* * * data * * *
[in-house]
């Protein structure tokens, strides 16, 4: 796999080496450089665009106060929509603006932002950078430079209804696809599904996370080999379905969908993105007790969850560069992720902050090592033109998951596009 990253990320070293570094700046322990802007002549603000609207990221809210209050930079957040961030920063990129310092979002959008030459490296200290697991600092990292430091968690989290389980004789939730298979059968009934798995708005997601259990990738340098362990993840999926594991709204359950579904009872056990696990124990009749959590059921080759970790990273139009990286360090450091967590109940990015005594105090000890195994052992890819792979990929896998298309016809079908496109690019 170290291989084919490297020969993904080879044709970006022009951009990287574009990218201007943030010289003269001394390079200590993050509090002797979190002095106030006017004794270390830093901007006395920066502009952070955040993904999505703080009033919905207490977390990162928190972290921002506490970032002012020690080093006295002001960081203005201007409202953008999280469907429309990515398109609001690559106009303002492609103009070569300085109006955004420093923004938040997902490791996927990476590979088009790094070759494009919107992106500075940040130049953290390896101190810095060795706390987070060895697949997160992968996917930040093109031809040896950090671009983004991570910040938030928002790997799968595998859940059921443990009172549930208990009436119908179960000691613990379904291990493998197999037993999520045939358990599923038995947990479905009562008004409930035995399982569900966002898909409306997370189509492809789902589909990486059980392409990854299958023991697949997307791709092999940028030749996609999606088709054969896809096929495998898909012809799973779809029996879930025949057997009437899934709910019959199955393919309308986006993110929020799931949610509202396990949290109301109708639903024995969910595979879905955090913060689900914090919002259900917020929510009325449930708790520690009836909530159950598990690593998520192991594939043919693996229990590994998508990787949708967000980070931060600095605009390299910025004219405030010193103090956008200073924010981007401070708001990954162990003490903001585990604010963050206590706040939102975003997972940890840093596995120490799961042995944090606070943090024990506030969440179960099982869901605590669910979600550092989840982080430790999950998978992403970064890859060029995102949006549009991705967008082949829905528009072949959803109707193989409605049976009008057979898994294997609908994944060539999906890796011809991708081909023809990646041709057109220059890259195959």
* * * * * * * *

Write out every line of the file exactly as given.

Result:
[in-house]
């Protein structure tokens, strides 16, 4: 796999080496450089665009106060929509603006932002950078430079209804696809599904996370080999379905969908993105007790969850560069992720902050090592033109998951596009 990253990320070293570094700046322990802007002549603000609207990221809210209050930079957040961030920063990129310092979002959008030459490296200290697991600092990292430091968690989290389980004789939730298979059968009934798995708005997601259990990738340098362990993840999926594991709204359950579904009872056990696990124990009749959590059921080759970790990273139009990286360090450091967590109940990015005594105090000890195994052992890819792979990929896998298309016809079908496109690019 170290291989084919490297020969993904080879044709970006022009951009990287574009990218201007943030010289003269001394390079200590993050509090002797979190002095106030006017004794270390830093901007006395920066502009952070955040993904999505703080009033919905207490977390990162928190972290921002506490970032002012020690080093006295002001960081203005201007409202953008999280469907429309990515398109609001690559106009303002492609103009070569300085109006955004420093923004938040997902490791996927990476590979088009790094070759494009919107992106500075940040130049953290390896101190810095060795706390987070060895697949997160992968996917930040093109031809040896950090671009983004991570910040938030928002790997799968595998859940059921443990009172549930208990009436119908179960000691613990379904291990493998197999037993999520045939358990599923038995947990479905009562008004409930035995399982569900966002898909409306997370189509492809789902589909990486059980392409990854299958023991697949997307791709092999940028030749996609999606088709054969896809096929495998898909012809799973779809029996879930025949057997009437899934709910019959199955393919309308986006993110929020799931949610509202396990949290109301109708639903024995969910595979879905955090913060689900914090919002259900917020929510009325449930708790520690009836909530159950598990690593998520192991594939043919693996229990590994998508990787949708967000980070931060600095605009390299910025004219405030010193103090956008200073924010981007401070708001990954162990003490903001585990604010963050206590706040939102975003997972940890840093596995120490799961042995944090606070943090024990506030969440179960099982869901605590669910979600550092989840982080430790999950998978992403970064890859060029995102949006549009991705967008082949829905528009072949959803109707193989409605049976009008057979898994294997609908994944060539999906890796011809991708081909023809990646041709057109220059890259195959």